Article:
Army policy still forbids women from being assigned to combat units at the battalion level and below. (A battalion contains 300-500 soldiers and is likely to be very far forward.) But women can serve in infantry, armor, artillery, and other units at the brigade level and higher--the units directly behind combat battalions on the battlefield--as well as support units like military police and aviation that often work alongside combat units. Recent changes in Army practices and policies include, for example, formally assigning female lieutenants to mixed-gender brigade headquarters while informally attaching them to all-male combat battalions, as the Army does at Ft. Hood, Texas. Why? Because the shortage of male lieutenants is particularly acute in specialties like chemical warfare and intelligence.
Since 1995, the Army has also experimented with a new organizational design for its combat units, transferring many support positions from all-male combat units to mixed-gender support units. Consequently, large numbers of fuelers, medics, and mechanics who now support the fighting arms are women--a change now spreading through the rest of the Army, including the reserves, that will potentially shift thousands of women farther forward on the battlefield than ever before.
Granted, I support the assignment of women to front-line roles. I served in the 4th Infantry Division during its Force XXI redesign, and I led mixed-gender platoons of combat support MPs in Korea with the 2nd Infantry Division and Fort Hood with the 4th Infantry Division. So I have a bias here. But I also have experience here that tells me women can be as effective (if not more so) in many roles than men. And when women can't do the job, it's not because they're women per se
— it's because there's a standard for performance that they can't meet. That standard should be applied evenly to men and women, but its existence should not be used as a bar to completely exclude women.
At the end of my piece
, I offer this parting thought on the future of women in ground combat:
... so far, as in the Gulf, the worst predictions have not come true--no reports of mass pregnancies or other issues have come to light in Afghanistan. "I'm learning what grunts do, [and] they learn what I do. As MPs, we search people and look for weapons ... I never thought we would be walking for hours or be on the front," MP Sgt. Nicola Hall told a reporter in Afghanistan after the mission. "[The 82nd Airborne soldiers] have been nothing but respectful to us; as long as you walk, carry your own weight and don't whine, you're respected." By and large, I think the record is clear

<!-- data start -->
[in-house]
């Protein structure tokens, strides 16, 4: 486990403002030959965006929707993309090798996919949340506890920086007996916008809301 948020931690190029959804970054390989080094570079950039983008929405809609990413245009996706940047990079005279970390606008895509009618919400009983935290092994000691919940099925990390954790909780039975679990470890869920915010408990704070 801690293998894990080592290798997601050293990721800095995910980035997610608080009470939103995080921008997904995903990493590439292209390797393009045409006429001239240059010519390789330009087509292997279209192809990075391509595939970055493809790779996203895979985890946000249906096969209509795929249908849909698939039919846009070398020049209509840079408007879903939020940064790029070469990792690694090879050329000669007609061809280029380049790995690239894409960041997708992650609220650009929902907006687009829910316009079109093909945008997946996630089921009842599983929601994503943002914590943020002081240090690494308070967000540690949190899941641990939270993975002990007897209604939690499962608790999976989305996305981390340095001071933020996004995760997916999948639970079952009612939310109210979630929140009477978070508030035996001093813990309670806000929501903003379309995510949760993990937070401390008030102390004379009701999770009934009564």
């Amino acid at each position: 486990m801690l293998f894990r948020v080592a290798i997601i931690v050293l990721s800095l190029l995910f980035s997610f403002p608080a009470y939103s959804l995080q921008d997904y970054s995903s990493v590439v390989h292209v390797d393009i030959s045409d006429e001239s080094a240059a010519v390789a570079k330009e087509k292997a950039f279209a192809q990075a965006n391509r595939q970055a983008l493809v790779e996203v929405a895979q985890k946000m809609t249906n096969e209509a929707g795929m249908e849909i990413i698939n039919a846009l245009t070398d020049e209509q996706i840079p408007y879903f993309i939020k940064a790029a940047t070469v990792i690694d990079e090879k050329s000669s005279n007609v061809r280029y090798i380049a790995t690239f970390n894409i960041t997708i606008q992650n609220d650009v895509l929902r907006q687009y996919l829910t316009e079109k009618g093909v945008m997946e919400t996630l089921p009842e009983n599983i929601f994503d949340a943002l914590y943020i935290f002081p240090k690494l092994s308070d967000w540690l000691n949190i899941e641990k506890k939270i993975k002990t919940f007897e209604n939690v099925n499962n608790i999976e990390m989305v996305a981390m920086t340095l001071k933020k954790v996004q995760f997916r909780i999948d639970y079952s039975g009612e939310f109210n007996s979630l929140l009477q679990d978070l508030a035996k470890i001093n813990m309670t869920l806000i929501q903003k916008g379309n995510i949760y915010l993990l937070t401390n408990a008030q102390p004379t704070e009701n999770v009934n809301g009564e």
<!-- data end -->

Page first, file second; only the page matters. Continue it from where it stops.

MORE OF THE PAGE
Indeed, if mixed-gender units perform as they have in the California desert--and in Somalia, Haiti, Bosnia, Kosovo, and Afghanistan--it would strengthen the integrationist trend in several ways. The least likely possibility would be the elimination of all rules barring women from full combat service, from special forces to light infantry. But even if this were to happen, surveys suggest that only a small number of women would apply. And only a fraction of those who do would have the physical ability and fortitude to make it through, say, the crucible of Army ranger school, from which a majority of qualified men wash out before graduation.
The second, and more likely, possibility is that certain combat jobs currently off-limits to women would be opened. For instance, women can currently serve in Patriot air-defense units, but not in short-range air-defense or offensive artillery units closer to the front--even though the skill levels are virtually the same. Female soldiers frequently win the Army's highest awards for marksmanship and even participate on the U.S. Olympic marksmanship team--but outside the MPs cannot be snipers. If Saddam's Baathist regime falls to U.S. forces that include women, these kinds of job limitations may collapse, too.
: women have performed well in Afghanistan and Iraq, in every job imaginable save those select few (e.g. the infantry and special operations forces) where they're still excluded. Several of my close female friends from the military have served in harm's way as MPs (fighting essentially as HMMWV-mounted infantry), Apache helicopter pilots, chemical warfare officers, intelligence officers, civil affairs officers, physicians, and the list goes on. They have all done well; none have failed to accomplish their mission.
The 1st Battalion, 22nd Infantry Regiment
, has a motto: "Deeds, not words
." It's a powerful motto to me, because it sums up what it means to be a professional warrior. It's not about the uniform, the medals, the show, or the bragging. It's about what you do when you're in a tough spot and your unit is depending on you. Women have proven, by their deeds, not words, that they are worthy to serve our nation in uniform — and to do so in harm's way.